M.E.Ch.A.’s leadership and activism are well recognized on campus. Some active members are currently serving important leadership positions on campus, such as Frank Navarro, ASEWU Executive Vice President. MEChA also received the EWU Soaring Eagles Award for their outstanding service in Spring 2013.

Several EWU/CEP students attended the 2013 Latino Education Achievement Program conference (LEAP) held in Tacoma, Washington. The purpose of this event was to involve adolescent Chican(a)o/Latin(a)o high school students in hopes of inspiring them to pursue higher education.

Omega Delta Phi, a CEP affiliated Latino Greek fraternity at EWU, helped raise funds for their philanthropy, Court Appointed Special Advocates (CASA). CASA volunteers are appointed by judges to watch over and advocate for abused and neglected children, to ensure they are not lost in the overburdened legal and social service system.  Volunteers stay with each case until it is closed and the child is placed in a safe, permanent home.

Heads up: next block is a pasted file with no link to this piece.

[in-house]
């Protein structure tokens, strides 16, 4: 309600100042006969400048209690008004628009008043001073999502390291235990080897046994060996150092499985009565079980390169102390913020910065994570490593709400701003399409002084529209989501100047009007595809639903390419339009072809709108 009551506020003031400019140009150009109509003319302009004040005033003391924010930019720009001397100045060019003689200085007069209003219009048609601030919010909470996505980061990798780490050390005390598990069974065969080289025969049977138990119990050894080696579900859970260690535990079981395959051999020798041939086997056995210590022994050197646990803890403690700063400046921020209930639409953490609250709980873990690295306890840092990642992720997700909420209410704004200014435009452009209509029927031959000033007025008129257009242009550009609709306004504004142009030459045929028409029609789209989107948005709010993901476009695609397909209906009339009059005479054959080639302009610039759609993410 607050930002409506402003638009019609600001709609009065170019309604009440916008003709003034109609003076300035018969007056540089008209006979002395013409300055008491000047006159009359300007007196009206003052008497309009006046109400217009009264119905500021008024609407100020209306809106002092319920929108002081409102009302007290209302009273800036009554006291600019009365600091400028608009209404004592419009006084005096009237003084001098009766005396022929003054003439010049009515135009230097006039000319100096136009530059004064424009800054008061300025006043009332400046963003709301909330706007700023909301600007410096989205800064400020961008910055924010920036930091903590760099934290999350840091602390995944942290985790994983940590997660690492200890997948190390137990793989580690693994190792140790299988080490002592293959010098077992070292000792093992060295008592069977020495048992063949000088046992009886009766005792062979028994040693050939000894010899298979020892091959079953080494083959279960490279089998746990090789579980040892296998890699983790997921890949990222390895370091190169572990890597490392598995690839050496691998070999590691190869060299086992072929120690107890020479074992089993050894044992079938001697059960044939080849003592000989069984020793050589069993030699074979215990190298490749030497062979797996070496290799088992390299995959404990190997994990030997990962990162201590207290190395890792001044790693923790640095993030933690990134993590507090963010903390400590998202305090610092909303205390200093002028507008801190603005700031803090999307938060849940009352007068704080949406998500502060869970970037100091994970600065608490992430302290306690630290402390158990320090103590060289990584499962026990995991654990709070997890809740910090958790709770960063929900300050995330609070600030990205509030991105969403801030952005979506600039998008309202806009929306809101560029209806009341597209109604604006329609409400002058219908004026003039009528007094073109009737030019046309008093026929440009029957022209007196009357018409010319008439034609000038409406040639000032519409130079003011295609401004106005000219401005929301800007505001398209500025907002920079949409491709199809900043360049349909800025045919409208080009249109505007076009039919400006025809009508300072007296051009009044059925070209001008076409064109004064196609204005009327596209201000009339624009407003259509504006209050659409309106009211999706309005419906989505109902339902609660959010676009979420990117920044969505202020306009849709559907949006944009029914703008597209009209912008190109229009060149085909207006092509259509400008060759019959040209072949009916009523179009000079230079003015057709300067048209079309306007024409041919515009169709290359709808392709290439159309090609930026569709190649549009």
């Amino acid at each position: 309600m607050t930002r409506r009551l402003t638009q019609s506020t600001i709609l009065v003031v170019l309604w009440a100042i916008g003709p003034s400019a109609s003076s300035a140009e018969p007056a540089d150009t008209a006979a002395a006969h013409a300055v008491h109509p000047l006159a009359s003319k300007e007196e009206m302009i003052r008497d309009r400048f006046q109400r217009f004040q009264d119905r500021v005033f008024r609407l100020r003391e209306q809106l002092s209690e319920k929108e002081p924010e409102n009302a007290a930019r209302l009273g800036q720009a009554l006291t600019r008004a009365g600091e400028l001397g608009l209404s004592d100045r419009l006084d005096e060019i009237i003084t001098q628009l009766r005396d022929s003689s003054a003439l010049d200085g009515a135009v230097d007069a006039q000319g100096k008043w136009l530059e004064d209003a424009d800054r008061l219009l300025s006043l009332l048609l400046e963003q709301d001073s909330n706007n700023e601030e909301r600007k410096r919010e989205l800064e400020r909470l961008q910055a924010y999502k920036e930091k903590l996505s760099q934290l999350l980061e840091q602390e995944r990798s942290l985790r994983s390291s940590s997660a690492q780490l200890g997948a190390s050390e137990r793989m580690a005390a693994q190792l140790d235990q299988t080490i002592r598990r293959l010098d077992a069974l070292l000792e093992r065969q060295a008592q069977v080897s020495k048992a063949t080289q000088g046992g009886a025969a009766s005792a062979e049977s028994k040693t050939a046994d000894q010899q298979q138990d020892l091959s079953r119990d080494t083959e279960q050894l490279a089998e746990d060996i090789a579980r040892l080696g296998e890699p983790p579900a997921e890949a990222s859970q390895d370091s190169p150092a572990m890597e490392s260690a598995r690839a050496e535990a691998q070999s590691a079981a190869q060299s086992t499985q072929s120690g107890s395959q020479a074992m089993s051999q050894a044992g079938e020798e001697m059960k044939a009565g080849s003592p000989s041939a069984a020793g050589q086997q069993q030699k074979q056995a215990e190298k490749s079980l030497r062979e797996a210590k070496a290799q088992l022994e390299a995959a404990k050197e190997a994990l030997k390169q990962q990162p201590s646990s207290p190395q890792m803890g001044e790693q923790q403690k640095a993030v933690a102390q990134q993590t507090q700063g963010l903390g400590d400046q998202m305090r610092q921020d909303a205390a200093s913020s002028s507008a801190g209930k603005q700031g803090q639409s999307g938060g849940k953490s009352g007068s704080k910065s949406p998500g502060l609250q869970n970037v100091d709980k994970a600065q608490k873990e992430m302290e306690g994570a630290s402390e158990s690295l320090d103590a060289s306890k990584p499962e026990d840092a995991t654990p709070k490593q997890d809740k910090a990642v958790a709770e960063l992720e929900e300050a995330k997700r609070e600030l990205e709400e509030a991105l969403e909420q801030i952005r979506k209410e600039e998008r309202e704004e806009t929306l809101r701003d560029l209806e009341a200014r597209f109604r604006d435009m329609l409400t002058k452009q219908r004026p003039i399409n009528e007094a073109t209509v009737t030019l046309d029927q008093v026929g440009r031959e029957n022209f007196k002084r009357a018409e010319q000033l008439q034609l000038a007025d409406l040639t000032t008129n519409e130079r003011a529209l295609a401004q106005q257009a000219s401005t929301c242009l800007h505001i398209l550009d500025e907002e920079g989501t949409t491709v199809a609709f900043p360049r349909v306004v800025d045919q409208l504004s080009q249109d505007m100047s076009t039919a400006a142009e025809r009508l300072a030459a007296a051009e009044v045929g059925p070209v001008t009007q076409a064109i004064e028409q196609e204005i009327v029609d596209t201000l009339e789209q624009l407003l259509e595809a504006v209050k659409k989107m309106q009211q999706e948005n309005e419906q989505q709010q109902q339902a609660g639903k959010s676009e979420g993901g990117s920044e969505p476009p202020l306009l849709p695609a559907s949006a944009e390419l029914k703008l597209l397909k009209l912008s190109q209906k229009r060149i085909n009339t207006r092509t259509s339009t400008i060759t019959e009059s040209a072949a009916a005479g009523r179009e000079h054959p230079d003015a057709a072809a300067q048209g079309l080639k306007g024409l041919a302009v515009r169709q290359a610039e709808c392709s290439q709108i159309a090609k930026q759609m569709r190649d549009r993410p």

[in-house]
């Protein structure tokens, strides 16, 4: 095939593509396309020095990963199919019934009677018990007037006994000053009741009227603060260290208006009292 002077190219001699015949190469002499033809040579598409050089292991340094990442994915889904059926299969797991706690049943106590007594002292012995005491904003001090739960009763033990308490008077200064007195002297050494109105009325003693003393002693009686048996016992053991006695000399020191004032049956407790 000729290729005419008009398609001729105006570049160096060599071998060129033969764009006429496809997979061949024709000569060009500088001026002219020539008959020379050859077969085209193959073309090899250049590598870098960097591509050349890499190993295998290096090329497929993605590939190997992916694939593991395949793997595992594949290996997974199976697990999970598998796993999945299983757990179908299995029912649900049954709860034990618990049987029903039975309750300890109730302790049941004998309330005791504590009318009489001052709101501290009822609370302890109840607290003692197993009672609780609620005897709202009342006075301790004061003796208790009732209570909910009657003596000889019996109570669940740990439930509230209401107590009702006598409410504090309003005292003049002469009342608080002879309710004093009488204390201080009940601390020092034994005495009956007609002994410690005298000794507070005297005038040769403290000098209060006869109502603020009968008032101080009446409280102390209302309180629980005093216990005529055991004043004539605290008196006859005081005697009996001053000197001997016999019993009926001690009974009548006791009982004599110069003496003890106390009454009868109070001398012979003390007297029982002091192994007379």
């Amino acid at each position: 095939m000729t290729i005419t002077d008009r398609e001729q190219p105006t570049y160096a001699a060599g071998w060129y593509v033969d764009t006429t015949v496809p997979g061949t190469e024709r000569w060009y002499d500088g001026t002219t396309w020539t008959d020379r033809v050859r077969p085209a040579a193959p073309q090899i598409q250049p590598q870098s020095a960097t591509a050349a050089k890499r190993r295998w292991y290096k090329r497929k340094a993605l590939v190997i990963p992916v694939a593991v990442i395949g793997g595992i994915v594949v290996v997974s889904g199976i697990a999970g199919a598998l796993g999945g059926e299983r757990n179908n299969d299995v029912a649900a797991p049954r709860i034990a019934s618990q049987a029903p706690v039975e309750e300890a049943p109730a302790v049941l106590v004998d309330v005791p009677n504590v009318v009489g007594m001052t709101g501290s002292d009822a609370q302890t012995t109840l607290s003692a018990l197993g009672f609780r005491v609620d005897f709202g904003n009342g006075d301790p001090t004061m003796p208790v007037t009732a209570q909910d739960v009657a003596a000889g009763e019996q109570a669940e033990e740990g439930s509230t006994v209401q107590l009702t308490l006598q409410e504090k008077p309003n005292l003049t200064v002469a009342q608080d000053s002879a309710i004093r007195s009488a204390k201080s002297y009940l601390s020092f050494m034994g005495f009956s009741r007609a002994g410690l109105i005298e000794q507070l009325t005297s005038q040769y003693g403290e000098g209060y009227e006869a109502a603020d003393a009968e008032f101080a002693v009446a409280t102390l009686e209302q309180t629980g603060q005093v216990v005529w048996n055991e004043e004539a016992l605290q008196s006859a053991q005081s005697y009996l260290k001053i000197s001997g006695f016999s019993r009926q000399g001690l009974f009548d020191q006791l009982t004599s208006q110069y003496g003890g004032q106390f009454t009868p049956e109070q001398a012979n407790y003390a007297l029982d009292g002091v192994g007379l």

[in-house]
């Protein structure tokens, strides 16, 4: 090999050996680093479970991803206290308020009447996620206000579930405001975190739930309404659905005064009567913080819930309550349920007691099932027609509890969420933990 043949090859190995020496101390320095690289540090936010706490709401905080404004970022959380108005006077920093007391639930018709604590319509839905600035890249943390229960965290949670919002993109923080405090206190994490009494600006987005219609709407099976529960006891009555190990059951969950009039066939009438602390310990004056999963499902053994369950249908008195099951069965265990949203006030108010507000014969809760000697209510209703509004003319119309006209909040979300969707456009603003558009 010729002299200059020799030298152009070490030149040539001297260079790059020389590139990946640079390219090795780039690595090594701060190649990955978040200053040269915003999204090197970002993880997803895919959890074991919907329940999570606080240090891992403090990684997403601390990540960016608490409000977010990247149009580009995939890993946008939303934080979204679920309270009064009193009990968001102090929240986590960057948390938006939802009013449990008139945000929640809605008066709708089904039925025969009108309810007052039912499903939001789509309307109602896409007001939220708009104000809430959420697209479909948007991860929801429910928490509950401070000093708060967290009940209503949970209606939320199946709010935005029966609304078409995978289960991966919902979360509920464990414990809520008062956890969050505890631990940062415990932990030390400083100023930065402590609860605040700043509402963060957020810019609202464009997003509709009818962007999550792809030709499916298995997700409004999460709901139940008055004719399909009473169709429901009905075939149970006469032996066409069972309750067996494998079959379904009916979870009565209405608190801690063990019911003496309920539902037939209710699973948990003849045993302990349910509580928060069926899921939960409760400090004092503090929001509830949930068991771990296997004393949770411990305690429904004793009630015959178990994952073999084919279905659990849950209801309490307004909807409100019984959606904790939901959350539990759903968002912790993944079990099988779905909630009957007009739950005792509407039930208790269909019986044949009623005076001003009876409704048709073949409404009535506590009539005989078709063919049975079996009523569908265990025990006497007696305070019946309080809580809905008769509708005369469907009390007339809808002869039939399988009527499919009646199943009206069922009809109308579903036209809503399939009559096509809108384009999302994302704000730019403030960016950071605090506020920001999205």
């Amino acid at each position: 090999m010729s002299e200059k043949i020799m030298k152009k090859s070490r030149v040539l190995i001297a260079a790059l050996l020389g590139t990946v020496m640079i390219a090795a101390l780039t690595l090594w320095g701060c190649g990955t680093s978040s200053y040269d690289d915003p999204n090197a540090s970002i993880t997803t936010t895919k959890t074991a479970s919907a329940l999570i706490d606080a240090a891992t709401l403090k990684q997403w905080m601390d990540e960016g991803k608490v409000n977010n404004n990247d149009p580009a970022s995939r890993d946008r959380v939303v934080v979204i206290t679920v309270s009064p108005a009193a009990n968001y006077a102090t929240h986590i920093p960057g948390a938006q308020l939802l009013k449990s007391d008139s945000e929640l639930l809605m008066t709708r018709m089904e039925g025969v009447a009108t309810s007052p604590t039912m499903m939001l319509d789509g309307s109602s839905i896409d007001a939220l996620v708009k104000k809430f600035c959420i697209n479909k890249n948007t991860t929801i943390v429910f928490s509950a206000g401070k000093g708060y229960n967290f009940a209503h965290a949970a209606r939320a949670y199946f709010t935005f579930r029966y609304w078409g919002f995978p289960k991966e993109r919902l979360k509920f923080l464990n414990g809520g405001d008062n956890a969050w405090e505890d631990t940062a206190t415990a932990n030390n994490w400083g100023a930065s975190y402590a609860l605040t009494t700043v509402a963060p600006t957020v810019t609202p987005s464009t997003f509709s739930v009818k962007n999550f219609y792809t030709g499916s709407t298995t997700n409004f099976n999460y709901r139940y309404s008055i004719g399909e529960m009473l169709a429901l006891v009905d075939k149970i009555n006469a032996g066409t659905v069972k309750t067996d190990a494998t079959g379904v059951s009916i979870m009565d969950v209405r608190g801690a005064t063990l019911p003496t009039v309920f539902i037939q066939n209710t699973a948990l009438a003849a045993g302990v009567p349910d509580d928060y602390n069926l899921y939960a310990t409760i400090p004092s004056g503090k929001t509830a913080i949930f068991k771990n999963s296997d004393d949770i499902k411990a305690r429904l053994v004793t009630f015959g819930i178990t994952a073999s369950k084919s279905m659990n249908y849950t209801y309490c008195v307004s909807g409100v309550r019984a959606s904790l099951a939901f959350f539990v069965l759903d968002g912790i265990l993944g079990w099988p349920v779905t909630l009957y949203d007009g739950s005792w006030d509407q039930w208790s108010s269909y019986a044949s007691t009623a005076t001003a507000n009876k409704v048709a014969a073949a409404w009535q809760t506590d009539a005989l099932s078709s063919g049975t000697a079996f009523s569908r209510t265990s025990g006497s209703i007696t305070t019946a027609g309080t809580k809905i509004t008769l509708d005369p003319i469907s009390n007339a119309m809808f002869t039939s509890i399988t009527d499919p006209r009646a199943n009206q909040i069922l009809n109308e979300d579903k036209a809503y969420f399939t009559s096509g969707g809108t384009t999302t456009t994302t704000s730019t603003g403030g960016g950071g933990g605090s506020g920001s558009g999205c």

Each year the Chicano Education Program hosts a Welcome Back Reception, welcoming nearly 250 attendees. At this event, student organizations assist in the extended welcome to new and returning students, and CEP Scholarship recipients are recognized.

CEP faculty member Jerry Garcia has moved on to continue his teaching and research and to work more closely with the students in the program.  He published his latest book Looking like the Enemy: Japanese Mexicans, the Mexican State and US Hegemony, 1897-1945 in 2013.  Additionally, due to his work with the Sea Mar Community Health Centers, the Executive Internship program has provided internship opportunities for CEP students.  Sea Mar Community Health Clinics founded in 1978, is a community-based organization committed to providing quality, comprehensive health and human services in Washington state.

Martin Garcia, PhD not only serves as the faculty advisor for M.E.Ch.A., but he also works with many CEP students on research. In fall 2013, Professor Martin Garcia presented on a panel session titled: “Action Research: Community Struggles, Power, and Chicano/a Studies Scholarship” at the 2013 National Association for Chicana & Chicano Scholars Northwest Region Conference at the Evergreen State College in Olympia, WA.